by Jonah Shepp
No, not the scientists: the animals. Francie Diep explains:
The U.S. National Institutes of Health—one of the biggest funders of biomedical research in the U.S. and the world—will now require the studies it funds to have equal numbers of male and female lab animals. It’s even requiring gender balance in studies done in cells in petri dishes. Yep, that means female and male lab rats will now have equal opportunity to die for science.
All kidding aside, this is actually an important moment for the way medicines are developed in America. All new drugs and treatments are first tested in cells in a petri dish, as well as lab mice, rats, monkeys and other animals. If those studies go well, then they’re tested in people. Late-stage human studies of medicines in the U.S. are now required to recruit at least some women. (This wasn’t always true and, on the whole, it’s still not 50-50.) Gender parity in clinical trials is important because men and women are known to react differently to some medications. Just check out this example, or this one, or all these ones.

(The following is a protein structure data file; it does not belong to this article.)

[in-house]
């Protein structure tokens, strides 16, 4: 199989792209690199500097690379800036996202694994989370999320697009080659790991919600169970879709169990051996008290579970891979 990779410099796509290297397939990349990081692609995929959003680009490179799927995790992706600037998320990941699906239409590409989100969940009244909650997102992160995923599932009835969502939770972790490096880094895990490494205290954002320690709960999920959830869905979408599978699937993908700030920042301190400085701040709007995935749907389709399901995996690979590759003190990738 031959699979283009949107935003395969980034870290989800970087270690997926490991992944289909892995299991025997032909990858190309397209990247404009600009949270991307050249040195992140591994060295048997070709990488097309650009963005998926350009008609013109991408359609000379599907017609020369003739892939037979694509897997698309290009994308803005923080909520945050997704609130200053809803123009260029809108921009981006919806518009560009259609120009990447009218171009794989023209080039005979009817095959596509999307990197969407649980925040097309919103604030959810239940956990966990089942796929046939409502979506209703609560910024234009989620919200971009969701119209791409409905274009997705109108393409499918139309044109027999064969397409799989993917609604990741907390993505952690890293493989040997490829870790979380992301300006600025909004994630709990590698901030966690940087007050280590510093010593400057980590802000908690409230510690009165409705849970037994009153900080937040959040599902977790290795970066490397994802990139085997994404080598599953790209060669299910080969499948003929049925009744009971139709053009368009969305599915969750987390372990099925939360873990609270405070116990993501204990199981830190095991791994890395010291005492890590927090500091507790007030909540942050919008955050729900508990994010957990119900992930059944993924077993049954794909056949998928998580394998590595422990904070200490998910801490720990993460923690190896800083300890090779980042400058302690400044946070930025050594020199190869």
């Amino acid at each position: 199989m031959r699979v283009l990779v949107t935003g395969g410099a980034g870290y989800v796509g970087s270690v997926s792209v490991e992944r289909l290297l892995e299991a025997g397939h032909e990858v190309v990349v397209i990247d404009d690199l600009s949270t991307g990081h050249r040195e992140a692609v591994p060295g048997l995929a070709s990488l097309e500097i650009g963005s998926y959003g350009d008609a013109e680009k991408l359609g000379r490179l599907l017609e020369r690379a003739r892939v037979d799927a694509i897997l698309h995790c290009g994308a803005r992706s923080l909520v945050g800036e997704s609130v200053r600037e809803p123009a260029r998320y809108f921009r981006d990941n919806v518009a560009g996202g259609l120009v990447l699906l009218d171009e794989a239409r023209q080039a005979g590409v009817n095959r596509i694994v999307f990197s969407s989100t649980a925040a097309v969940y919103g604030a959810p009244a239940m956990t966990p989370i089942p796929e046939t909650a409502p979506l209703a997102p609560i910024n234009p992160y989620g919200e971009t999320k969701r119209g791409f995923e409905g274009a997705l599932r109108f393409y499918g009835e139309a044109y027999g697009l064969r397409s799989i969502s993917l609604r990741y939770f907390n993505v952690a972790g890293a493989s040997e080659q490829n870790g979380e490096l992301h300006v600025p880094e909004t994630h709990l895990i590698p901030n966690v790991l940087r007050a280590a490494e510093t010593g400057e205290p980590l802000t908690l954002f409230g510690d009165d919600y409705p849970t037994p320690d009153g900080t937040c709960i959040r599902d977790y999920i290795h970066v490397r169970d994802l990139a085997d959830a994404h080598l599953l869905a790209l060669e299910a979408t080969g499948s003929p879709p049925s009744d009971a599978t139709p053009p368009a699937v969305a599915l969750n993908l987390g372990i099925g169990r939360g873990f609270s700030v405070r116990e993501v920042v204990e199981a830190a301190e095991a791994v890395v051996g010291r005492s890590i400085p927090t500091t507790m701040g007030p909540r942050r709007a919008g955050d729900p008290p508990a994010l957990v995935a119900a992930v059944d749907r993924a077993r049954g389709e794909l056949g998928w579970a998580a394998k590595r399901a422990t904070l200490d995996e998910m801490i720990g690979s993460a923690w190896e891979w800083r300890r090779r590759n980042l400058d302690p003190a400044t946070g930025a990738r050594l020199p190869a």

That you shouldn’t exclude half a species in your testing seems obvious, but there are understandable, if not really defensible, reasons that scientists have typically stuck to male-only studies.
Roni Caryn Rabin at the New York Times explains: “Researchers avoided using female animals for fear that their reproductive cycles and hormone fluctuations would confound the results of delicately calibrated experiments.” But while this tradition makes it easier to come up with clean results, the long-term effect is that drugs are being released that women are going to take without researchers always knowing exactly how those drugs will work on them. (After all, human females have reproductive cycles and hormone fluctuations, too.)
Feminists in science have long been advocating for an end to the habit of male-only studies for just this reason. That’s part of why the University of Wisconsin started a feminist biology program to help critique and improve biology by targeting some of the unquestioned gender bias that sadly continues to flourish in the field.